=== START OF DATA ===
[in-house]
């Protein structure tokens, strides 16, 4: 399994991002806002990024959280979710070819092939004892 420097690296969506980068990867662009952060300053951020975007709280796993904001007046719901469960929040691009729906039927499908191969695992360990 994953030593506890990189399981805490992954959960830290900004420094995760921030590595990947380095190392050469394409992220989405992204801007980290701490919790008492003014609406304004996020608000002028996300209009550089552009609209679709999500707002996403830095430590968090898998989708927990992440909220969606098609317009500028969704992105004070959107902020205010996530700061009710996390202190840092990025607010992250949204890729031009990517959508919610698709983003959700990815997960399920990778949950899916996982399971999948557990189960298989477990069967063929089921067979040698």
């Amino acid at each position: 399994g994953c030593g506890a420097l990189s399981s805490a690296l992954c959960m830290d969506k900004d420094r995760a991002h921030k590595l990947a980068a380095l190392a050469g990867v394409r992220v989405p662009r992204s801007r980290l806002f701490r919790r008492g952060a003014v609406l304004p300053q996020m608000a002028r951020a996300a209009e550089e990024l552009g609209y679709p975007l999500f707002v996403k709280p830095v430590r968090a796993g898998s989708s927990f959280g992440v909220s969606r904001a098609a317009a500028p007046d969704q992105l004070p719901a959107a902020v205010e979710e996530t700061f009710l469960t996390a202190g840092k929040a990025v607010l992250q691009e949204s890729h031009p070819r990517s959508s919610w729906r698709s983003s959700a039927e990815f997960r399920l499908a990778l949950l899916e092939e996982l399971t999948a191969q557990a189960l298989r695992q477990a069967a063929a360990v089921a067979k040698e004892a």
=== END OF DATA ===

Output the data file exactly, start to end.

[in-house]
């Protein structure tokens, strides 16, 4: 399994991002806002990024959280979710070819092939004892 420097690296969506980068990867662009952060300053951020975007709280796993904001007046719901469960929040691009729906039927499908191969695992360990 994953030593506890990189399981805490992954959960830290900004420094995760921030590595990947380095190392050469394409992220989405992204801007980290701490919790008492003014609406304004996020608000002028996300209009550089552009609209679709999500707002996403830095430590968090898998989708927990992440909220969606098609317009500028969704992105004070959107902020205010996530700061009710996390202190840092990025607010992250949204890729031009990517959508919610698709983003959700990815997960399920990778949950899916996982399971999948557990189960298989477990069967063929089921067979040698």
């Amino acid at each position: 399994g994953c030593g506890a420097l990189s399981s805490a690296l992954c959960m830290d969506k900004d420094r995760a991002h921030k590595l990947a980068a380095l190392a050469g990867v394409r992220v989405p662009r992204s801007r980290l806002f701490r919790r008492g952060a003014v609406l304004p300053q996020m608000a002028r951020a996300a209009e550089e990024l552009g609209y679709p975007l999500f707002v996403k709280p830095v430590r968090a796993g898998s989708s927990f959280g992440v909220s969606r904001a098609a317009a500028p007046d969704q992105l004070p719901a959107a902020v205010e979710e996530t700061f009710l469960t996390a202190g840092k929040a990025v607010l992250q691009e949204s890729h031009p070819r990517s959508s919610w729906r698709s983003s959700a039927e990815f997960r399920l499908a990778l949950l899916e092939e996982l399971t999948a191969q557990a189960l298989r695992q477990a069967a063929a360990v089921a067979k040698e004892a």